What I have planned for the coming weeks follows roughly along these lines:
- A historical background on Japanese feminism in the first half of the twentieth century as well as a then novel form of iconography representative of women and girls that has persisted into the present
- A close, interpolated reading of Lunning’s “Under the Ruffles” essay (with reference to her subsequent book) that builds upon the points laid out in item 1 in order to show the remarkable paucity of her purely discursive/Kristevan reading of “the shōjo”
- A similarly interpolated critique of Saitō’s Beautiful Fighting Girl, one, to make the point that the circuity of this discursive approach is not limited to Lunning but rather reflects a larger problem inherent in theorizing media girls in mostly objective terms, and, two, to show how such ahistorical thinking creates more problems than it solves
- A mostly unrelated critique of Hillary Chute’s chapter on Nakazawa Keiji in Disaster Drawn, this time with a mind to the absolute limits of working on Japanese materials from an entirely Anglophone scholarly perspective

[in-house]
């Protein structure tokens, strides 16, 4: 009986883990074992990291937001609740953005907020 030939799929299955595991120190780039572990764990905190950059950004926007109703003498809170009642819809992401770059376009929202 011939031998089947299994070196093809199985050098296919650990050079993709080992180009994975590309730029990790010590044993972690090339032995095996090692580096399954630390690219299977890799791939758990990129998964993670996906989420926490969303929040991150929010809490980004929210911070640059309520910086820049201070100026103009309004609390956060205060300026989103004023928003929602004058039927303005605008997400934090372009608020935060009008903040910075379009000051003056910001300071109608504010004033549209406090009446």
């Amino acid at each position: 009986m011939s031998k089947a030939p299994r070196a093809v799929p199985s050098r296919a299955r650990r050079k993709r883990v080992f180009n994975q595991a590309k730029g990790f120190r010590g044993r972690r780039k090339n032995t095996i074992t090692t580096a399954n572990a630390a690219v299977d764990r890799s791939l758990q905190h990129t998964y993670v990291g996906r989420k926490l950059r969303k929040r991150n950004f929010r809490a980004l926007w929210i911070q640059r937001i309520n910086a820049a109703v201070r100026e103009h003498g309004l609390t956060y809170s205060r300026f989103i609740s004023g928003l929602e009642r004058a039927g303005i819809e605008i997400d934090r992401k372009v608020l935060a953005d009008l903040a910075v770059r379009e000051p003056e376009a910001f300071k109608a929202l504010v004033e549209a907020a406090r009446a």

So, there you have it. For the foreseeable future, I will continue to be my best worst self, picking fights by answering questions no one has even bothered to ask. This, it seems, is what people most want from me, especially given how just this year I was asked on three separate occasions by three entirely unconnected individuals to write a polemical takedown of some scholar’s recent output. Over lunch yesterday, I pointed out to a close friend of mine that I do not particularly enjoy being this best worst me, that one of the reasons why I became so involved in the MFA in Translation program at Iowa was that it provided me the opportunity to use my critical faculties so as to help people rather than tear them down. This I have done for two years now entirely without remuneration, because the pleasure of being in the company of a diverse group of people from all walks of life and helping them grow as translators has been a joy in and of itself. “Independent scholarship,” on the other hand, has been a bit of a slog over the years, unrewarding financially as well as spiritually–and that’s before we get into the issue of people harassing my spouse at professional conferences simply over things I have said on the Internet.